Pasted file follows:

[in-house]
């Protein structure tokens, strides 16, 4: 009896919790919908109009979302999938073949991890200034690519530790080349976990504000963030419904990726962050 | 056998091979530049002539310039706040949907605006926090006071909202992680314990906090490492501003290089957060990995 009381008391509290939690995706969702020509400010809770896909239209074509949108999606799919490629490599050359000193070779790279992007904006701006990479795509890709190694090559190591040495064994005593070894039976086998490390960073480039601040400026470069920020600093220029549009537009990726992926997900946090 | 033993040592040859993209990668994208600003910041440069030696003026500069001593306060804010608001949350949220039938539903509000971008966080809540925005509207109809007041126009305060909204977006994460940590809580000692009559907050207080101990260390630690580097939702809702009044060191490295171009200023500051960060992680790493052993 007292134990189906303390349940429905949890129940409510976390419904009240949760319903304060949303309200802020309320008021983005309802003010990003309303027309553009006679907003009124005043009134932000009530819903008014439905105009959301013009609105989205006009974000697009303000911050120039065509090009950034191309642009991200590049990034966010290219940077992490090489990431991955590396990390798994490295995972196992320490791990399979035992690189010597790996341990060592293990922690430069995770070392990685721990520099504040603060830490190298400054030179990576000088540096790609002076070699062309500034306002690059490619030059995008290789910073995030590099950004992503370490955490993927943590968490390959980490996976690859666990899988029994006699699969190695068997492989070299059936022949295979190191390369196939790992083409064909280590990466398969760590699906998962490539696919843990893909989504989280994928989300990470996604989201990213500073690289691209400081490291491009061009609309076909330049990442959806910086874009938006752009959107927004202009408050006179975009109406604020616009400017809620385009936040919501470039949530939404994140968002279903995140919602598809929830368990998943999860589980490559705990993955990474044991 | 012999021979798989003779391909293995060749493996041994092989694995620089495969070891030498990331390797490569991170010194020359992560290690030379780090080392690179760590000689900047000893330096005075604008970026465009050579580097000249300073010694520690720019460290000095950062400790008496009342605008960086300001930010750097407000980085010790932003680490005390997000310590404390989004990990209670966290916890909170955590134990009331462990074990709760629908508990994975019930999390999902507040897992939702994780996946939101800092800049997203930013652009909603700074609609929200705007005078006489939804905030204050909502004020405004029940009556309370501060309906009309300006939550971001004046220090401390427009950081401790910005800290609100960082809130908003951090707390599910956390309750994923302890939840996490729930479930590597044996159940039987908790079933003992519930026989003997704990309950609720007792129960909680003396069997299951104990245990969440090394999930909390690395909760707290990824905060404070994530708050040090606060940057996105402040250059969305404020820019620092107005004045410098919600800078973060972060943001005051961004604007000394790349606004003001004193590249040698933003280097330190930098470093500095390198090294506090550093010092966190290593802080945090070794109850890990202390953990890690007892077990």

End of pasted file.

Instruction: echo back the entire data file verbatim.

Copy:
[in-house]
């Protein structure tokens, strides 16, 4: 009896919790919908109009979302999938073949991890200034690519530790080349976990504000963030419904990726962050 | 056998091979530049002539310039706040949907605006926090006071909202992680314990906090490492501003290089957060990995 009381008391509290939690995706969702020509400010809770896909239209074509949108999606799919490629490599050359000193070779790279992007904006701006990479795509890709190694090559190591040495064994005593070894039976086998490390960073480039601040400026470069920020600093220029549009537009990726992926997900946090 | 033993040592040859993209990668994208600003910041440069030696003026500069001593306060804010608001949350949220039938539903509000971008966080809540925005509207109809007041126009305060909204977006994460940590809580000692009559907050207080101990260390630690580097939702809702009044060191490295171009200023500051960060992680790493052993 007292134990189906303390349940429905949890129940409510976390419904009240949760319903304060949303309200802020309320008021983005309802003010990003309303027309553009006679907003009124005043009134932000009530819903008014439905105009959301013009609105989205006009974000697009303000911050120039065509090009950034191309642009991200590049990034966010290219940077992490090489990431991955590396990390798994490295995972196992320490791990399979035992690189010597790996341990060592293990922690430069995770070392990685721990520099504040603060830490190298400054030179990576000088540096790609002076070699062309500034306002690059490619030059995008290789910073995030590099950004992503370490955490993927943590968490390959980490996976690859666990899988029994006699699969190695068997492989070299059936022949295979190191390369196939790992083409064909280590990466398969760590699906998962490539696919843990893909989504989280994928989300990470996604989201990213500073690289691209400081490291491009061009609309076909330049990442959806910086874009938006752009959107927004202009408050006179975009109406604020616009400017809620385009936040919501470039949530939404994140968002279903995140919602598809929830368990998943999860589980490559705990993955990474044991 | 012999021979798989003779391909293995060749493996041994092989694995620089495969070891030498990331390797490569991170010194020359992560290690030379780090080392690179760590000689900047000893330096005075604008970026465009050579580097000249300073010694520690720019460290000095950062400790008496009342605008960086300001930010750097407000980085010790932003680490005390997000310590404390989004990990209670966290916890909170955590134990009331462990074990709760629908508990994975019930999390999902507040897992939702994780996946939101800092800049997203930013652009909603700074609609929200705007005078006489939804905030204050909502004020405004029940009556309370501060309906009309300006939550971001004046220090401390427009950081401790910005800290609100960082809130908003951090707390599910956390309750994923302890939840996490729930479930590597044996159940039987908790079933003992519930026989003997704990309950609720007792129960909680003396069997299951104990245990969440090394999930909390690395909760707290990824905060404070994530708050040090606060940057996105402040250059969305404020820019620092107005004045410098919600800078973060972060943001005051961004604007000394790349606004003001004193590249040698933003280097330190930098470093500095390198090294506090550093010092966190290593802080945090070794109850890990202390953990890690007892077990």